The nation is "freaking out over Midwest megastorm," according to MSNBC. Other alarming adjectives attached to the wintrified system — slip-sliding across America — include "monster" and "historic."
The Chicago Tribune is reporting that the National Weather Service issued "an unusually dire blizzard warning, calling the storm expected to start Tuesday 'potentially life-threatening.' "
The Weather Channel deems it a "multi-day, dangerous, destructive winter storm" and warns: "ice, tornadoes, snow all on table."
If that's the case, it's going to be hard to tear ourselves away from the TV, radio or smart phone long enough to stock up on bread, milk and toilet paper. Or to make sure the windshield is protected. Or to wrap the fragile shrubs.
Hmmm. Maybe that's the point. Maybe all of the supersaturated storm coverage — via various digital devices and 24-hour weather purveyors — works to inure or distract us when we really need to be paying attention and taking action. Is all this talk of monsters and megastorms and snowmageddon just irresponsible hyperbole?
Believing The Hype
Yolanda Amadeo doesn't think so. "I don't think the hyperbolic explanations are misplaced," says Amadeo, chief meteorologist at WALB in soon-to-be-subfreezing Mobile, Ala.
She's responding to the monstrous monikers attached to winter storms these days, like Thunderslush, SnowJam and Commutegeddon.
Over-the-top storm names convey to viewers that they need to listen up, Amadeo says.
"Just in passing I've overheard conversations about the intensity and danger of impending storms," she says. People refer to the storm systems by their TV names, "which lets me know that being creative gets people's attention."
Because of the available forecasting technology, Amadeo says, most of the time her predictions pan out and the warnings are warranted. Still it's hard to pinpoint when certain weather will occur, where it will happen and to what extent.
"Patterns change," she says, "or systems shift, which could mean the difference between snow and rain."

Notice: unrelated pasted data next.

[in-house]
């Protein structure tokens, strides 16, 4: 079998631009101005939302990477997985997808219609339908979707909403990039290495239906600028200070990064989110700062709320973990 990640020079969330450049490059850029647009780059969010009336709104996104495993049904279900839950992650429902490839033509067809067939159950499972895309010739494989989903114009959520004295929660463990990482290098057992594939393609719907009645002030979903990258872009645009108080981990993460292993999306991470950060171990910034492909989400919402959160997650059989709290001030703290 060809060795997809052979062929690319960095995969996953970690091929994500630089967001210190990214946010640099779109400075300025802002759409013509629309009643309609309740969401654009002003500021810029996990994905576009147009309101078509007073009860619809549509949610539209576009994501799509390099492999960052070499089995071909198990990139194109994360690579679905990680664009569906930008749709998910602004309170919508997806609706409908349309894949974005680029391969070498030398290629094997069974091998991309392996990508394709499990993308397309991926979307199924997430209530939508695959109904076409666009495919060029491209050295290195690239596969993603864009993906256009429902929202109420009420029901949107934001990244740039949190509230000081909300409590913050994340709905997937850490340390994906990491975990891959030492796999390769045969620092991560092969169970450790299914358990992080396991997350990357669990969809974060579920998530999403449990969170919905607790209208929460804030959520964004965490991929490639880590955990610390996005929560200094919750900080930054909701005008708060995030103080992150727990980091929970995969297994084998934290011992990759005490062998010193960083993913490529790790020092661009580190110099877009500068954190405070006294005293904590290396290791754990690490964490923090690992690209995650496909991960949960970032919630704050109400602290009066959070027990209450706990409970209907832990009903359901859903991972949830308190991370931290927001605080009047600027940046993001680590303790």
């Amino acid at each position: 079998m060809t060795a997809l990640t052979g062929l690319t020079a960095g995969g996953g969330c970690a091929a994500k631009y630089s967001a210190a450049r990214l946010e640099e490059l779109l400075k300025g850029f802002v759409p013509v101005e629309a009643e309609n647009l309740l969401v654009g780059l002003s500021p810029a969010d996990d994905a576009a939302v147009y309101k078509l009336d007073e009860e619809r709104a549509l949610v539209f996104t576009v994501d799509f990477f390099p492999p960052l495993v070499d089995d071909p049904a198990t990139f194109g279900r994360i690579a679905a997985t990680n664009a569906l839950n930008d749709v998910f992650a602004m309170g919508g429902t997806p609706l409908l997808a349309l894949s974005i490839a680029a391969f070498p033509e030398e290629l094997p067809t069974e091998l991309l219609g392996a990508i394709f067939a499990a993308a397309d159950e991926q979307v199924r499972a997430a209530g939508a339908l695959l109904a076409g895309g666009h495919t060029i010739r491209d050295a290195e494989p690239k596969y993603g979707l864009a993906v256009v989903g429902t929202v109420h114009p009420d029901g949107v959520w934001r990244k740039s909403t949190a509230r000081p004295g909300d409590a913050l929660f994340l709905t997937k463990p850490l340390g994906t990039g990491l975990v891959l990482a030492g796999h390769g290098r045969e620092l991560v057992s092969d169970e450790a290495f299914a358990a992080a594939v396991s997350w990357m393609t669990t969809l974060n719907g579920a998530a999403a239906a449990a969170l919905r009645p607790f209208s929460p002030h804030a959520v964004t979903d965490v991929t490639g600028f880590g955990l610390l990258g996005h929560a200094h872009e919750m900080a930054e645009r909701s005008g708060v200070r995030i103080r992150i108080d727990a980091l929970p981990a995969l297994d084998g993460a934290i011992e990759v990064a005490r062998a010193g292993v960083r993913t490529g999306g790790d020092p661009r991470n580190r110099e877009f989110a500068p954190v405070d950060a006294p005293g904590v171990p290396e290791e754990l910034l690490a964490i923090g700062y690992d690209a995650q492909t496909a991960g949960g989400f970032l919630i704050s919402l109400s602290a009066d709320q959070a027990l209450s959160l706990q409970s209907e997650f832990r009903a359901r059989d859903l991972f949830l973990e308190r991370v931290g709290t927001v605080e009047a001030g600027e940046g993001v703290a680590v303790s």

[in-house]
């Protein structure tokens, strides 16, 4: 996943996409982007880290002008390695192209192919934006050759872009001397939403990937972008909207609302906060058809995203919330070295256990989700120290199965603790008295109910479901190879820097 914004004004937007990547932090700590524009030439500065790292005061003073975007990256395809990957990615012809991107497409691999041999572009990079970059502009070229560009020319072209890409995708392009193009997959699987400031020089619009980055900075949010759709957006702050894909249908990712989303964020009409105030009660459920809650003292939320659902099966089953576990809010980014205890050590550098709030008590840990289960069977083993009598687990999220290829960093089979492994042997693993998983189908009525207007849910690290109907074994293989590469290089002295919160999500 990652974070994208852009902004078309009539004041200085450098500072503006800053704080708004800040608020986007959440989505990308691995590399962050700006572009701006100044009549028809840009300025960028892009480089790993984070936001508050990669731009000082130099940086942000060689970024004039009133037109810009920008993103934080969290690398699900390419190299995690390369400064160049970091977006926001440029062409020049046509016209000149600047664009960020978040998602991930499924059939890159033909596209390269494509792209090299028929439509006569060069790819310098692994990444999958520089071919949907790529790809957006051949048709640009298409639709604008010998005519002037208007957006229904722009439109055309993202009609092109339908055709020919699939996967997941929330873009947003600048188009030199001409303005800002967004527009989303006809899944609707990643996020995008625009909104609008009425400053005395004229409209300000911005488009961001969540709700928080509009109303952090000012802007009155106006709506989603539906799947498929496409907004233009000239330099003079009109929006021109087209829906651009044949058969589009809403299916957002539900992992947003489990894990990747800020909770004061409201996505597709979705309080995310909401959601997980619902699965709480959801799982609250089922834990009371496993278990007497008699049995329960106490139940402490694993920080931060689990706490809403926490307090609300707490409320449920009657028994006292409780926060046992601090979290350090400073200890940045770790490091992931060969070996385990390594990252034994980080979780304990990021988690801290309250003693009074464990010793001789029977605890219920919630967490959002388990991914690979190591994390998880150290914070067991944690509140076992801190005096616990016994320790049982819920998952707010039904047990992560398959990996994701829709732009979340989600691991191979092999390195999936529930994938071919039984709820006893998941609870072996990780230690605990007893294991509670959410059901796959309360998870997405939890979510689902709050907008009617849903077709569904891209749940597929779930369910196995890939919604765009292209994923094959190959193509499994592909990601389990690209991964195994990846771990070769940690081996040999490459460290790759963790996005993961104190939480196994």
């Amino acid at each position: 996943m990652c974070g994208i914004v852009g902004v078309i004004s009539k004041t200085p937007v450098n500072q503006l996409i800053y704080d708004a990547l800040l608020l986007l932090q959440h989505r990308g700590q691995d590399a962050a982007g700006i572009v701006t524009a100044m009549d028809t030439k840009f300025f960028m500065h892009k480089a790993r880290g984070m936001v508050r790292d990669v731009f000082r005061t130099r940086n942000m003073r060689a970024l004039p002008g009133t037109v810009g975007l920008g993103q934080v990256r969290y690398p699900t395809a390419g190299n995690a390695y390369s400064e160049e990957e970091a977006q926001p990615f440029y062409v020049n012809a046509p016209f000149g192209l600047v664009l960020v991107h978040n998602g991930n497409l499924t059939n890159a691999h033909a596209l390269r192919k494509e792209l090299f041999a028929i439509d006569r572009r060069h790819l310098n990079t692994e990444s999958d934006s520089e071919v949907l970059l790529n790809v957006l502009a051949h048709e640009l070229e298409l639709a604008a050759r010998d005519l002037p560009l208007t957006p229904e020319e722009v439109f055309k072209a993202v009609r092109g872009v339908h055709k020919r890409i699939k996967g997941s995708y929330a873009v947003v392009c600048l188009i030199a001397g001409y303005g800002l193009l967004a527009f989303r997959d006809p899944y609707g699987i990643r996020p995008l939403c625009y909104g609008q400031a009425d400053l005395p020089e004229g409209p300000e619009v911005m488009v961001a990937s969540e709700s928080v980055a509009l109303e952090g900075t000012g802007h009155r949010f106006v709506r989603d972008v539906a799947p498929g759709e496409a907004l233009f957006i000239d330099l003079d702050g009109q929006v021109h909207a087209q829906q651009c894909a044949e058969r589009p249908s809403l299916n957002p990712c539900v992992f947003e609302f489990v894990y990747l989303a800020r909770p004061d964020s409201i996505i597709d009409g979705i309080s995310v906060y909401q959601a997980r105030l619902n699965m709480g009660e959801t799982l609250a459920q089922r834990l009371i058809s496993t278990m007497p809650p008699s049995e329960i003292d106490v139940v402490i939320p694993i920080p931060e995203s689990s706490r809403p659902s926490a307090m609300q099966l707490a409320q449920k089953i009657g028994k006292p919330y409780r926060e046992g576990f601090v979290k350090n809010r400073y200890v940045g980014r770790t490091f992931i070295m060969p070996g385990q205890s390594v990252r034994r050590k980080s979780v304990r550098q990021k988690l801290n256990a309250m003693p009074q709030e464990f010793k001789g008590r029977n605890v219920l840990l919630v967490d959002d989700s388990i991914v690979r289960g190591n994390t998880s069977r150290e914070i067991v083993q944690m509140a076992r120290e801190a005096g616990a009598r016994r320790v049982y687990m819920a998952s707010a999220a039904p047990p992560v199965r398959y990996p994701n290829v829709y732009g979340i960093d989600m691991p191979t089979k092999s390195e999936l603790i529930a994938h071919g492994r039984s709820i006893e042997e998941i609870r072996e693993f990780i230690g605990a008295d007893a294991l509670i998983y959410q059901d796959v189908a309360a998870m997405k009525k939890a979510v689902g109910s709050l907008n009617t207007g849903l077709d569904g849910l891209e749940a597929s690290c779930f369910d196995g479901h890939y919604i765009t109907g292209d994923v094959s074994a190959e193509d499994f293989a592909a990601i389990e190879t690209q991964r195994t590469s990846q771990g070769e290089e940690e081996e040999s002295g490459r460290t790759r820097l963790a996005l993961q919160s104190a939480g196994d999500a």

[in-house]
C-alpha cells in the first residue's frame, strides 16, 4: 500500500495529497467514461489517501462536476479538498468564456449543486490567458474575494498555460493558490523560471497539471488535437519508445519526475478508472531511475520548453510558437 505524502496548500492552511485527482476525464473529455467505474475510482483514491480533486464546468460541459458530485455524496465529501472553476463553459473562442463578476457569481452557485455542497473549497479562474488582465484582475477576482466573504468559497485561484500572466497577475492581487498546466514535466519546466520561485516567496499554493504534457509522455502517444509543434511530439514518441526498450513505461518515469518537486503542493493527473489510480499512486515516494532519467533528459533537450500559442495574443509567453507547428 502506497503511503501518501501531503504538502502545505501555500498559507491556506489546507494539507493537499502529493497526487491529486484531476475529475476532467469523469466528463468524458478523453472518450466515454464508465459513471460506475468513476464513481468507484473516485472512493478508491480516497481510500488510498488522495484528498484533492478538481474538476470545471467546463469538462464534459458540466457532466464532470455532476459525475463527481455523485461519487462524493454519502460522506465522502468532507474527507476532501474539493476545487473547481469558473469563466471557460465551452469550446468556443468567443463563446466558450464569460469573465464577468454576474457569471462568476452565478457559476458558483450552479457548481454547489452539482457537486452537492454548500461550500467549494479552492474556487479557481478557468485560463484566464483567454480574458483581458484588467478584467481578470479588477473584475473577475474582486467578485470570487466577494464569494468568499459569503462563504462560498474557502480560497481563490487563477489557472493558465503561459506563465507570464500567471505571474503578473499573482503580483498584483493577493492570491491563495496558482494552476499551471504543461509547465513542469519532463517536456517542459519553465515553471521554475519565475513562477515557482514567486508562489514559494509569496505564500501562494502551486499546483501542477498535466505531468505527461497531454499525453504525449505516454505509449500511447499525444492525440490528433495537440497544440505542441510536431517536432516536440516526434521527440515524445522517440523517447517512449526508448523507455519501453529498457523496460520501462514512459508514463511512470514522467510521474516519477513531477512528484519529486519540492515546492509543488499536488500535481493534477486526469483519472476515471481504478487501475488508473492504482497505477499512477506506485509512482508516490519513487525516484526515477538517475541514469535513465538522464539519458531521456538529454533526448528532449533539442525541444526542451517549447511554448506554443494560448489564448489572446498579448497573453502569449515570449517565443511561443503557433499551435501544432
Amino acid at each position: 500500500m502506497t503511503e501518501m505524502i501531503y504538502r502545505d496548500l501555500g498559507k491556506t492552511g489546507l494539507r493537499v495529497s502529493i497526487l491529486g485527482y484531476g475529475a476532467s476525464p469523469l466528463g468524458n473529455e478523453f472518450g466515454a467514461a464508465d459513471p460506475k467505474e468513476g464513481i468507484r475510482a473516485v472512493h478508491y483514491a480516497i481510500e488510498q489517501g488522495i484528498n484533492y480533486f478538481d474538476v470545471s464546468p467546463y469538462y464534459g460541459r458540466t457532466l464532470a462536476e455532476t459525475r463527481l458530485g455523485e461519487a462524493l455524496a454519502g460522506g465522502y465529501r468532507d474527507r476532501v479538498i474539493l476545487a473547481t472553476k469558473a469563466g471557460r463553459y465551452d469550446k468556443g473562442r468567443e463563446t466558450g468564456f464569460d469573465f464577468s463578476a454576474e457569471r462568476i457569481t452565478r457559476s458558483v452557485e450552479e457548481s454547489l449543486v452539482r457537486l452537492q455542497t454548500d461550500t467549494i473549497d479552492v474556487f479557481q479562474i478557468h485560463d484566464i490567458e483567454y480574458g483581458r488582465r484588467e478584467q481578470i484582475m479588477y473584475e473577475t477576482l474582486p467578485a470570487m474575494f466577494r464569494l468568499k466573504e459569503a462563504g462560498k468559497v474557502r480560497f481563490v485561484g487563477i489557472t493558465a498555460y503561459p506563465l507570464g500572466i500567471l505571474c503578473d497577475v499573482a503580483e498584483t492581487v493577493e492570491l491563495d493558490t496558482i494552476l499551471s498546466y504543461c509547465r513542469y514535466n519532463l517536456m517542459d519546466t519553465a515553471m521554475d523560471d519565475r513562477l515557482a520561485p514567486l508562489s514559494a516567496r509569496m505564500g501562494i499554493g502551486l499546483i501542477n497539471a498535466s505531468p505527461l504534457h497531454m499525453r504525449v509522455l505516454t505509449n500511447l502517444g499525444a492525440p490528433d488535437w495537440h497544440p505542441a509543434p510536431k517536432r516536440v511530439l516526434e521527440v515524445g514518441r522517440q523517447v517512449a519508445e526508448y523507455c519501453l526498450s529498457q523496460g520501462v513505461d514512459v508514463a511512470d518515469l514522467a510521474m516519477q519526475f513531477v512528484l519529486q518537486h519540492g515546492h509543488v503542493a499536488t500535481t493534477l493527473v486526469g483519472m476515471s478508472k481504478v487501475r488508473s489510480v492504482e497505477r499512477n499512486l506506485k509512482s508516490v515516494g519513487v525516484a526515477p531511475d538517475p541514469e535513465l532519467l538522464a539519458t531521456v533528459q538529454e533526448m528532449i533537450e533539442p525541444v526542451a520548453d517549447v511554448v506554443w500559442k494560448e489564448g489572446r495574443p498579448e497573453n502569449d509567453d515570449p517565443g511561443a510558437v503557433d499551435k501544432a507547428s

On the other hand, "if viewers weren't warned," Amadeo says, "you would hear, 'We didn't know. No one told us what to expect.' You have to be honest and give all possible scenarios. The one time that a storm is played down could possibly become the worst. Our job as meteorologists is to save lives."
A Brief History Of Weather
Humankind has not always been so breathless about the coming of wicked weather. In fact, it took centuries for anyone to be able to predict the weather at all.
In the 18th century, Benjamin Franklin was an amateur weather watcher. He discovered at some point that storms do not always travel in the same way that winds are blowing and was able to make conjectures about high pressure and low pressure systems. He also believed, and rightly so though he had no way to prove it, that hail fell in the summertime because the upper atmosphere was cooler than the air at ground level. But predicting the weather remained pretty much impossible.
By the mid-19th century, Americans were beginning to understand the necessity of weather forecasting. In an unsigned essay in the Chicago Tribune from January 12, 1864, a writer challenged U.S. meteorologists to take bad weather more seriously. The writer chastised scientists to learn from birds and other creatures that storms were coming. The essay is also remarkable because it contains what is perhaps the first reference to a "monster" snowstorm in American journalism.
"We shall do well to study and imitate, so as to mitigate, if not altogether to remove, the evils which inevitably result from a careless indifference to those natural laws which govern the alternations of heat and cold, of storm and calm, of summer and winter," the writer opined. "How many calamities might have been avoided, and how much real suffering might have been spared, if a few hours' warning had been given us of the approach of that terrific storm which …swept over this continent with a fury almost unknown."
Apparently a weekend snowstorm wreaked havoc in the Midwest. "Provided the executives of our railways had known during the afternoon of Thursday last that unless they stopped the trains on their way to this city they would almost to a certainty be overtaken with the fury of a monster storm which must involve the loss of thousands of dollars," the writer observed, "is it not clear that immediate and effectual steps would have been taken to ensure the safety of the trains with their passengers?"
He went on to extol the British for their meteorological advances. And to say: "We study with intense interest the slightest fluctuations of the monetary scale in Wall street…but are perfectly indifferent to the fluctuations [of the] barometric scale from which may be elicited information that would save hundreds of lives and hundreds of cargoes."
The writer added: "It is not simply foolish, it is culpable negligence, and the sooner we commence anew, the more intelligent, the more happy, and the more wealthy we shall become."
Yolanda Amadeo agrees. There are definitely more problems — potentially more lives lost, more property damaged — "when the severity of the storm is underplayed."
Viewers, she says, "trust you to guide them through impending storms and life threatening weather. If you don't, you've let them down."
And that is a monster responsibility. Copyright 2011 National Public Radio. To see more, visit http://www.npr.org/.